Nanci Griffith RIP

Few artists have straddled the worlds of folk, country, rock and pop as easily and gracefully as Nanci Griffith, who died on Friday 13 August, aged 68, with no cause yet confirmed.

The ubiquity of From a Distance, force-fed to me by the folk choir at mass every Sunday evening for a year or two in the early 1990s, soured me on Griffith for a while. I knew she’d recorded it; I assumed she had written it. To this day, I still don’t care for it, and it put me off listening to more of her music at the peak of her mainstream visibility – around the time of the release of Other Voices, Other Rooms in 1993.

The song that made me get Nanci Griffith – why musicians from fields as far apart as Irish folk, stadium rock, bluegrass, indie, and mainstream country would come together to work on her records – was On Grafton Street. But it happened slowly, and without me knowing.

In 1994, my mum was into a record called Talk to Me by Irish folk singer Frances Black. I didn’t know who wrote the songs on the record (Griffith wrote or co-wrote three), but one of them struck me and stayed with me. Black’s recording of On Grafton Street was how I first heard that song, but when I heard Griffith’s reading of it – particularly a lovely live version from a New Year’s Eve gig in 1994 – Black’s version paled a little.

Something magical can happen when the right words meet the right snippet of melody and are sung by the right voice.

“Funny how my world goes round without you” – the opening of On Grafton Street’s chorus – is one of those. Whether that chorus was written by Griffith alone, by her co-writer on the song Fred Koller, or by the pair of them together is relatively unimportant – it’s the alchemy of voice, word and tune that makes the song what it is. It’s a fine song when Frances Black sings it. When Griffith sang it, it became transcendent. Now, if someone begins a sentence “Funny how…”, my brain will immediately add “…my world goes round without you”. The words belong to that melody now.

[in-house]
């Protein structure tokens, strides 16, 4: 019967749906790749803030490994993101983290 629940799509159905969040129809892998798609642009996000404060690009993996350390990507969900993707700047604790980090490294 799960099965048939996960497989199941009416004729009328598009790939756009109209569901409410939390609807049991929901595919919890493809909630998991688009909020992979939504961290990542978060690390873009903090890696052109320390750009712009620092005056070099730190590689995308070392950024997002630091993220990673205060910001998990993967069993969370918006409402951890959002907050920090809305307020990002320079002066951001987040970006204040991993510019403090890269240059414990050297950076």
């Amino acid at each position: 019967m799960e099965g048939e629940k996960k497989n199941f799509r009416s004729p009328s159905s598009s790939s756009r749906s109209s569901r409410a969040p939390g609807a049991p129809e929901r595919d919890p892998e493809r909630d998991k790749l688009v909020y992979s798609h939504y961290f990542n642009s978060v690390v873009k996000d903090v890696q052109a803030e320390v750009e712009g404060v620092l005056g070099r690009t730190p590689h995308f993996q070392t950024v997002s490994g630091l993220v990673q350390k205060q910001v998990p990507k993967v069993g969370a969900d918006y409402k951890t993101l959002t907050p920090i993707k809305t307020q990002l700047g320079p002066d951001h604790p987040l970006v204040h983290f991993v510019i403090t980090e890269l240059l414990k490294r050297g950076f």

I can’t claim encyclopaedic knowledge of Griffith’s music. I’ve heard Flyer*, Other Voices, Other Rooms and The Last of the True Believers. But even that much – two albums of mostly original songs, one of covers – is enough to know that we lost a major songwriter when Griffith passed last week, the kind that don’t come along that often.

*It’s not easy to hear Flyer. You’ll look for it in vain on Spotify. If anyone needs an object lesson in why Spotify is the enemy, not just of dedicated archivists but anyone with more than a passing interest in music history, well, there you are. A Grammy-nominated album by a substantial, major-label artist – not available, presumably because of rights issues.

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